Now, one of those places were as follows:

 

"[...] Sangor struck a co-ownership deal with Gerald and Andrew Albert, who had published several science-fiction pulp magazines before World War II. [...] Their pre-war paper allotment made publishing possible for Sangor, who had no paper allotment. Using his shop of writers and artists allowed Sangor and the Alberts to begin publishing under the name Creston in 1943. Their first two titles were Ha Ha and Giggle comics, co-owned by Gerald and Andrew Albert. [...] Creston was named after the street where Gerald Albert lived."

 

Relationships were even tighter because, if you look back up you'll see the Business Manager was Frederick Iger of whom we know:

 

"Iger's first connection to Sangor and eventually to ACG started with his relationship to Sangor's friend, Harry Donenfeld. From around 1939 to 1941, Iger worked briefly at National / DC comics with Bob Maxwell, the producer of the radio shows "Hop Horrigan" and "Superman." Born on July 12, 1922, Iger became an apprentice at about 15 or 16 years of age, learning the radio end of Donenfeld's publishing empire until he went into the army. On leaving military service, Iger invested with Sangor through Donenfeld's offices, forming the B&I Corporation that published several titles under ACG's corporate umbrella."

 

But more telling are Kurt Schaffenberger's recollections that:

 

"When I got to ACG, Fred Iger was the owner and publisher. Fred was the son-in-law of Harry Donenfeld, owner and publisher of DC; and as Harry already had his son Irwin, working at DC, Harry bought ACG for Fred as a wedding present and to keep peace in the family."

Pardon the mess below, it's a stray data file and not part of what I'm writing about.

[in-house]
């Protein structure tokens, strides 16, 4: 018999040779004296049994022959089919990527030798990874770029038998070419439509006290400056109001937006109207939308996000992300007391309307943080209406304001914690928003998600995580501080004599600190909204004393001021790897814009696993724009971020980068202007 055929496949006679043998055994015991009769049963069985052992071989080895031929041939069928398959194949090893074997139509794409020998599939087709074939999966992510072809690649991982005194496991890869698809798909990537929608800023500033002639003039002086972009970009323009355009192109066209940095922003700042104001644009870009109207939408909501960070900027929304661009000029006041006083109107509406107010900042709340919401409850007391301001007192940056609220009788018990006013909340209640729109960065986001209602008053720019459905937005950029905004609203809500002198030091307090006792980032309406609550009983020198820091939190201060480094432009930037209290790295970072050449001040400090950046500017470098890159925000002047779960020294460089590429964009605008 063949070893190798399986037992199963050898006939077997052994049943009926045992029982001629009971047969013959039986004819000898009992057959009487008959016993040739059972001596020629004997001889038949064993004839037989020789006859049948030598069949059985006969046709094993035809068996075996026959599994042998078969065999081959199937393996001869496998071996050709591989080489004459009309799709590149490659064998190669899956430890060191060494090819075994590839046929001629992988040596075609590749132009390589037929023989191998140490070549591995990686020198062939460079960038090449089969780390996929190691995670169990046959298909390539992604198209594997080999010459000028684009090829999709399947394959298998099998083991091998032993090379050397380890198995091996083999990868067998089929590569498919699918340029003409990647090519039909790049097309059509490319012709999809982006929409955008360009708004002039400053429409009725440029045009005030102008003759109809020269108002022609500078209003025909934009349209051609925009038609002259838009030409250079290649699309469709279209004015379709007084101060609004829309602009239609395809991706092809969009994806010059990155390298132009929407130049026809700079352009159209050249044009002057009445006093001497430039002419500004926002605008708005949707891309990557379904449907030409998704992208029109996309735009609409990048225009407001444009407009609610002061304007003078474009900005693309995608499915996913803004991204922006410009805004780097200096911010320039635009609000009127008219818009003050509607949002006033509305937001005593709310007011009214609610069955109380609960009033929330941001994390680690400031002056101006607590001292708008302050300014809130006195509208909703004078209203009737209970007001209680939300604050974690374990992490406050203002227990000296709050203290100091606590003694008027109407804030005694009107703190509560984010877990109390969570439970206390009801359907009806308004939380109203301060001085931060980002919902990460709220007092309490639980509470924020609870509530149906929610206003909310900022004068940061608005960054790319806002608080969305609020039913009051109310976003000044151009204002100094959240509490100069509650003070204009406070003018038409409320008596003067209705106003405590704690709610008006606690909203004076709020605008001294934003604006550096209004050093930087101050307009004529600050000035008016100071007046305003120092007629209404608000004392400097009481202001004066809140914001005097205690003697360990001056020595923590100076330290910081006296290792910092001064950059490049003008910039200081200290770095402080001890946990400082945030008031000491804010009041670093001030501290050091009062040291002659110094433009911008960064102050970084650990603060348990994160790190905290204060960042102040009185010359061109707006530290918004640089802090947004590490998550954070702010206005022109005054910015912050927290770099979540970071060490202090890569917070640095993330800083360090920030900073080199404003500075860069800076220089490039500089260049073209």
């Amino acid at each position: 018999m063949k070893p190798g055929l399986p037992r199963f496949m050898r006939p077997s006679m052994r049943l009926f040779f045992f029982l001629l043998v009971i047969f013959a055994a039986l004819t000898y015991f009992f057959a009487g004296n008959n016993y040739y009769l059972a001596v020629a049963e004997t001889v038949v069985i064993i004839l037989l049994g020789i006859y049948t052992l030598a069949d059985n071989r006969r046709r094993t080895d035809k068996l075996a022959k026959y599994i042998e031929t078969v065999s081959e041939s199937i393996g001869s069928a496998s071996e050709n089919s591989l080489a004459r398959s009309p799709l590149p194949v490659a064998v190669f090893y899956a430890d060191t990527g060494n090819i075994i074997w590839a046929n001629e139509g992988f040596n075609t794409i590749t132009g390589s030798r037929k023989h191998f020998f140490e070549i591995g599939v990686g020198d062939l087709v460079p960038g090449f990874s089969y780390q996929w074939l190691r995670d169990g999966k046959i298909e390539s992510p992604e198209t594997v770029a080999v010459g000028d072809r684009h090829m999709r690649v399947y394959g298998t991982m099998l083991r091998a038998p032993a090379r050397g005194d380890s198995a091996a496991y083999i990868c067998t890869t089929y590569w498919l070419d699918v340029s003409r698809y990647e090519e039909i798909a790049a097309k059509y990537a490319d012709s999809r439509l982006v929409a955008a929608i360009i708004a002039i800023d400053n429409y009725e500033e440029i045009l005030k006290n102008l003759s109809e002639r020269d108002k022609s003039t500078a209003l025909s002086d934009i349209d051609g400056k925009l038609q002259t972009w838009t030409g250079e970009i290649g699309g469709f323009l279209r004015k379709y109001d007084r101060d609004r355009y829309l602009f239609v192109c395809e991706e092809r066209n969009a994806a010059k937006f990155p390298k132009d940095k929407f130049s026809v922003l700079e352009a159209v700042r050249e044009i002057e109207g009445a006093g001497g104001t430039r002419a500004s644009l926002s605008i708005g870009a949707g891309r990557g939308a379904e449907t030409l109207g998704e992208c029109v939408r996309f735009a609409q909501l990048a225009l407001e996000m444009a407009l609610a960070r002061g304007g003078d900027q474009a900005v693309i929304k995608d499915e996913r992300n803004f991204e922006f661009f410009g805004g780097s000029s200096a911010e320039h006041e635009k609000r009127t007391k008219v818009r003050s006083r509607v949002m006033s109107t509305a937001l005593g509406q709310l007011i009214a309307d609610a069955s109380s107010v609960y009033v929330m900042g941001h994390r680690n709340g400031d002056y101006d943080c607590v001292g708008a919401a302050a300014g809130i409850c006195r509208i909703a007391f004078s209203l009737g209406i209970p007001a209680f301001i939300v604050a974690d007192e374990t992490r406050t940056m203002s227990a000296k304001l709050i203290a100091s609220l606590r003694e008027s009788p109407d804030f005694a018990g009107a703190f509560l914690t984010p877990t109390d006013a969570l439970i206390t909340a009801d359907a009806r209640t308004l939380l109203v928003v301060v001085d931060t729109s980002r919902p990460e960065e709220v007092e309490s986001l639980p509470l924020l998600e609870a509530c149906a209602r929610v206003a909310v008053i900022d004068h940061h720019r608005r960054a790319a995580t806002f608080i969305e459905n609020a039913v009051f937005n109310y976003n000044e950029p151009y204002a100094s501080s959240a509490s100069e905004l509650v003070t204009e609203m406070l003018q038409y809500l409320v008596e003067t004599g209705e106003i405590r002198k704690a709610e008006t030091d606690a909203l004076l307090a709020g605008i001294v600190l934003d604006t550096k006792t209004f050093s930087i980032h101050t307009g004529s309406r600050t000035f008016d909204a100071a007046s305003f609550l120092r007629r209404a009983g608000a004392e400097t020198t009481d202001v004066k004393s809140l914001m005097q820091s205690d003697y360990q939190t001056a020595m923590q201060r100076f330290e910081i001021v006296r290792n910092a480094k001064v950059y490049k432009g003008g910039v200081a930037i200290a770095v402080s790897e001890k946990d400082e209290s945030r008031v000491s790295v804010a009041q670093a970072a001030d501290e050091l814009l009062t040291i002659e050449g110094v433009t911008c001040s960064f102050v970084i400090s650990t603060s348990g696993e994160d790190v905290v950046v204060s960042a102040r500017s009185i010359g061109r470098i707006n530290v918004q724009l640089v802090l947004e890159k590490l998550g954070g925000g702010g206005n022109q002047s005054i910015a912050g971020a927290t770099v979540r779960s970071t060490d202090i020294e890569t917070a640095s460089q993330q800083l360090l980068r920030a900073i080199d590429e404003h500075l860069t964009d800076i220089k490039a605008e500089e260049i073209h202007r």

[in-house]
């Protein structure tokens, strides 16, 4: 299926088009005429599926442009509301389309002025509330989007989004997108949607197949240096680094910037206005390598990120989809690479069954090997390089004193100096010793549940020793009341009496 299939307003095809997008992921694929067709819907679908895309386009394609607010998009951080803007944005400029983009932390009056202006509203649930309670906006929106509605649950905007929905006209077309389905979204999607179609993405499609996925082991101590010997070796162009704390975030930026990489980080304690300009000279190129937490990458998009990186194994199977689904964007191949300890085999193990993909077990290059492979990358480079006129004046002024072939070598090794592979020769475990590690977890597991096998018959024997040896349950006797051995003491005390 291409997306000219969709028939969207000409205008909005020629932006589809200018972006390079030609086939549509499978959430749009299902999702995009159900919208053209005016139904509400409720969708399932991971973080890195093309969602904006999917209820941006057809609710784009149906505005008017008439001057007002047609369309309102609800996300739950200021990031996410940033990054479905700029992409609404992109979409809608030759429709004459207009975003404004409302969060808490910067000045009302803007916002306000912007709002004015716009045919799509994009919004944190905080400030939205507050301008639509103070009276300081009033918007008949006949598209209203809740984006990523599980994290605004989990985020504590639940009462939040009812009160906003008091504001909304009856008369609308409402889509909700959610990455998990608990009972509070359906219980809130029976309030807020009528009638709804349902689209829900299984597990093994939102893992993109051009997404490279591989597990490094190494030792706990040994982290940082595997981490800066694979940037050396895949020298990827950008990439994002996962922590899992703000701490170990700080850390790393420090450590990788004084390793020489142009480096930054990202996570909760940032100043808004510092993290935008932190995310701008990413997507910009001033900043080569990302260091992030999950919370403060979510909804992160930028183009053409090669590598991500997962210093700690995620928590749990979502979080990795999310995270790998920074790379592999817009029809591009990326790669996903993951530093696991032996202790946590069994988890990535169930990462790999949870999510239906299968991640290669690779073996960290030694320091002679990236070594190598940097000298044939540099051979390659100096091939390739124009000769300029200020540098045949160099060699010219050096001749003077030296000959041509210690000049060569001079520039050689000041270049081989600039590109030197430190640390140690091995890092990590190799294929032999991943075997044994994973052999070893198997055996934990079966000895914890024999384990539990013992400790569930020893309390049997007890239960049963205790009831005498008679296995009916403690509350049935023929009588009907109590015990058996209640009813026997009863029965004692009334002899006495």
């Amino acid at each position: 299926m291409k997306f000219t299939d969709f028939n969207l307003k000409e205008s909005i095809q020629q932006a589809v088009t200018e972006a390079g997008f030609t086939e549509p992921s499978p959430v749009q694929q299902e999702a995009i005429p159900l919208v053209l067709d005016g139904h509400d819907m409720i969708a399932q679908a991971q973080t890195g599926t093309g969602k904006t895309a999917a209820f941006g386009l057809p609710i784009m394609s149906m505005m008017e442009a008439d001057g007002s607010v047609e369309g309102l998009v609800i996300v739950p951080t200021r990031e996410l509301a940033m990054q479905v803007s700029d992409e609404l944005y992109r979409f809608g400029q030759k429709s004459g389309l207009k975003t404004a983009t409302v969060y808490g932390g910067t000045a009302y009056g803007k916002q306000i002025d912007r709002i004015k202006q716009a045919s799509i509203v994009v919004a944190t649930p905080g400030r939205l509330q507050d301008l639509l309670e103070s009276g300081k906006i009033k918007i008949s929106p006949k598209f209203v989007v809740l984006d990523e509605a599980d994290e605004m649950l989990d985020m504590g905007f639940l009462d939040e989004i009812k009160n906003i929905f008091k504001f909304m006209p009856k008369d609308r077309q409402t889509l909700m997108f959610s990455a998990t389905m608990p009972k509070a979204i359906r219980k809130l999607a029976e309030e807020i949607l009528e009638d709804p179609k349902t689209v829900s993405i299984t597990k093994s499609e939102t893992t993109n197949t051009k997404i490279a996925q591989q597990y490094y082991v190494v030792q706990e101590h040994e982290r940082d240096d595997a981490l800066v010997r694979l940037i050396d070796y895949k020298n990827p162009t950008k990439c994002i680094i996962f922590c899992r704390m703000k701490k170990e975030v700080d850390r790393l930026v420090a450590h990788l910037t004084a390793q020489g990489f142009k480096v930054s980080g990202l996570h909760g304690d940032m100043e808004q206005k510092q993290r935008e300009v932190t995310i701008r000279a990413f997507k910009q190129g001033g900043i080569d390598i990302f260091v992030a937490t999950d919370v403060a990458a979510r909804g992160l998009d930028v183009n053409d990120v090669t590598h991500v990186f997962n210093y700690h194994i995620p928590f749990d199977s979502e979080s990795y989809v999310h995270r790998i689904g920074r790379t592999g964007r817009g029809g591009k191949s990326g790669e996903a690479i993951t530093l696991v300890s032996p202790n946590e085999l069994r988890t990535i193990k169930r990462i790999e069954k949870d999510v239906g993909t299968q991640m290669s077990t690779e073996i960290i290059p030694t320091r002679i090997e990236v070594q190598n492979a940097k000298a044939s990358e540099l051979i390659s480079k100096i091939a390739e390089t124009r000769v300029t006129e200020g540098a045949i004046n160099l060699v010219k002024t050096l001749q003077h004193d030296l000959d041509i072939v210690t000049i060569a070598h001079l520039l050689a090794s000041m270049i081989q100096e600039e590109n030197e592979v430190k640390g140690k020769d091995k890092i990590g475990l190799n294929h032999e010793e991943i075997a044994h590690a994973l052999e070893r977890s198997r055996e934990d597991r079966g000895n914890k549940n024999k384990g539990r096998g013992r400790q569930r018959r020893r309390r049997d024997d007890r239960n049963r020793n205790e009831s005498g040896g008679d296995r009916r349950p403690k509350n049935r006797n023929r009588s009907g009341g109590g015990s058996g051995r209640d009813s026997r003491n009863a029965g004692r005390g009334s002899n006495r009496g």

Anthony and Cleopatra's Splash

 

906931-HaHa82Story1s.jpg

 

Anthony and Cleopatra's next page

 

906931-HaHa82Story1Pages.jpg

 

Hopalong Hoppity

 

906931-HaHa82Story2s.jpg

 

Izzy and Dizzy's Splash

 

906931-HaHa82Story3s.jpg

 

Robespierre Page

 

906931-HaHa82Story4Pages.jpg

 

Nice House Ad for The Kilroys

 

906931-HaHa82KilroysInHouseAds.jpg

906931-HaHa82KilroysInHouseAds.jpg.96acd293c2851cfe6b042a4153514431.jpg

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# 78

 

Haunt of Fear # 11 - Bought at this past Chicago Con

 

910770-HauntofFear11s.jpg

 

Content:

Cover by Graham Ingels

Ooze in the Cellar? by Graham Ingels 8 pgs

The Acid Test! by Jack Kamen 7 pgs

Extermination by George Roussos 6 pgs

Ear Today ... Gone Tomorrow! by Jack Davis 7 pgs

 

Today, we will concentrate on the E.C. Artist of the Issue - Jack Kamen as seen on the inside front cover of the book:

 

910770-HauntofFear11KamenBios.jpg

 

Here's a short list of Kamen's pre-EC work:

 

Avon

Saint #1 (1947), cover and art

 

Fiction House

Cowgirl Romances #1 (1950), art

Fight Comics #48-71,76-79 (1947-49) art; (Capt. Fight pirate stories in Fight Comics.)

Jumbo Comics #90-162 (1946-1951), art (drawing ZX-5 and Ghost Gallery in Jumbo)

 

Fox

All-Great #13 (1947), cover

Blue Beetle #47-54 (1946-47) cover, #47,50-51,53,55-57 (1946-48) art

Jo-Jo Congo King #7-29 (1947-9), art in many issues

My Secret Love #24 (1949), art

Rulah Jungle Goddess #17-19, 21-22, (1948) cover

 

Superior

Brenda Starr #2,4,14 (1948)

 

Also you should check out Jack Kamen's interview on the Comic Zone at this link.

 

Ingels Splash

 

910770-HauntofFear11Story1s.jpg

 

Ingels Page

 

910770-HauntofFear11Story1Pages.jpg

 

Kamen Page - See injury to the eye and more! panel

 

910770-HauntofFear11Story2Page1s.jpg

 

Kamen Page - See the result of the Acid Test and the revenge

 

910770-HauntofFear11Story2Page2s.jpg

 

Roussos Page

 

910770-HauntofFear11Story3Pages.jpg